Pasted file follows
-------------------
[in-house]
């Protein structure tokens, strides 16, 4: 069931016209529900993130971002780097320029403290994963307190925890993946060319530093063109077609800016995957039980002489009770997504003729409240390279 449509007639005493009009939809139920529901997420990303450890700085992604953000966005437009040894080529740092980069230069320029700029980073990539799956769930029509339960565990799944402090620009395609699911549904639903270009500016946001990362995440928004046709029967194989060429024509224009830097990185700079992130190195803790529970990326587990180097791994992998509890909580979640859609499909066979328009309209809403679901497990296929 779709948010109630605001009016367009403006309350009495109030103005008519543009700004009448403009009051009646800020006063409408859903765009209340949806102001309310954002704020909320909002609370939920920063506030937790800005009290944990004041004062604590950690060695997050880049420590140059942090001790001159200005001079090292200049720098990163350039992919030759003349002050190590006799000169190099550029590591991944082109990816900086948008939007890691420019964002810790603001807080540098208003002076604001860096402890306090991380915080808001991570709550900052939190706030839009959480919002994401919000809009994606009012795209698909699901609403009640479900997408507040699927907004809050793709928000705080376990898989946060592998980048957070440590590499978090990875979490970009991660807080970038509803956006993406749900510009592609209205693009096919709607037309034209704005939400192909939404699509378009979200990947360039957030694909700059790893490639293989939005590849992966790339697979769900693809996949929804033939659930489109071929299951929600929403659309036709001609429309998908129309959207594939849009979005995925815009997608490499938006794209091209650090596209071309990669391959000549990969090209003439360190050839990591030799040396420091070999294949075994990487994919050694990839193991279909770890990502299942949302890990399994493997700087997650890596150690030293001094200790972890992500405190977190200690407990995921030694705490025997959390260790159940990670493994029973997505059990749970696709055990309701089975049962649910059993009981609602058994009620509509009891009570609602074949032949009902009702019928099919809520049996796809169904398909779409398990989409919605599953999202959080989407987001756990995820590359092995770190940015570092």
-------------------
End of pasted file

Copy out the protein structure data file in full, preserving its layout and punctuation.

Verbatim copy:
[in-house]
């Protein structure tokens, strides 16, 4: 069931016209529900993130971002780097320029403290994963307190925890993946060319530093063109077609800016995957039980002489009770997504003729409240390279 449509007639005493009009939809139920529901997420990303450890700085992604953000966005437009040894080529740092980069230069320029700029980073990539799956769930029509339960565990799944402090620009395609699911549904639903270009500016946001990362995440928004046709029967194989060429024509224009830097990185700079992130190195803790529970990326587990180097791994992998509890909580979640859609499909066979328009309209809403679901497990296929 779709948010109630605001009016367009403006309350009495109030103005008519543009700004009448403009009051009646800020006063409408859903765009209340949806102001309310954002704020909320909002609370939920920063506030937790800005009290944990004041004062604590950690060695997050880049420590140059942090001790001159200005001079090292200049720098990163350039992919030759003349002050190590006799000169190099550029590591991944082109990816900086948008939007890691420019964002810790603001807080540098208003002076604001860096402890306090991380915080808001991570709550900052939190706030839009959480919002994401919000809009994606009012795209698909699901609403009640479900997408507040699927907004809050793709928000705080376990898989946060592998980048957070440590590499978090990875979490970009991660807080970038509803956006993406749900510009592609209205693009096919709607037309034209704005939400192909939404699509378009979200990947360039957030694909700059790893490639293989939005590849992966790339697979769900693809996949929804033939659930489109071929299951929600929403659309036709001609429309998908129309959207594939849009979005995925815009997608490499938006794209091209650090596209071309990669391959000549990969090209003439360190050839990591030799040396420091070999294949075994990487994919050694990839193991279909770890990502299942949302890990399994493997700087997650890596150690030293001094200790972890992500405190977190200690407990995921030694705490025997959390260790159940990670493994029973997505059990749970696709055990309701089975049962649910059993009981609602058994009620509509009891009570609602074949032949009902009702019928099919809520049996796809169904398909779409398990989409919605599953999202959080989407987001756990995820590359092995770190940015570092």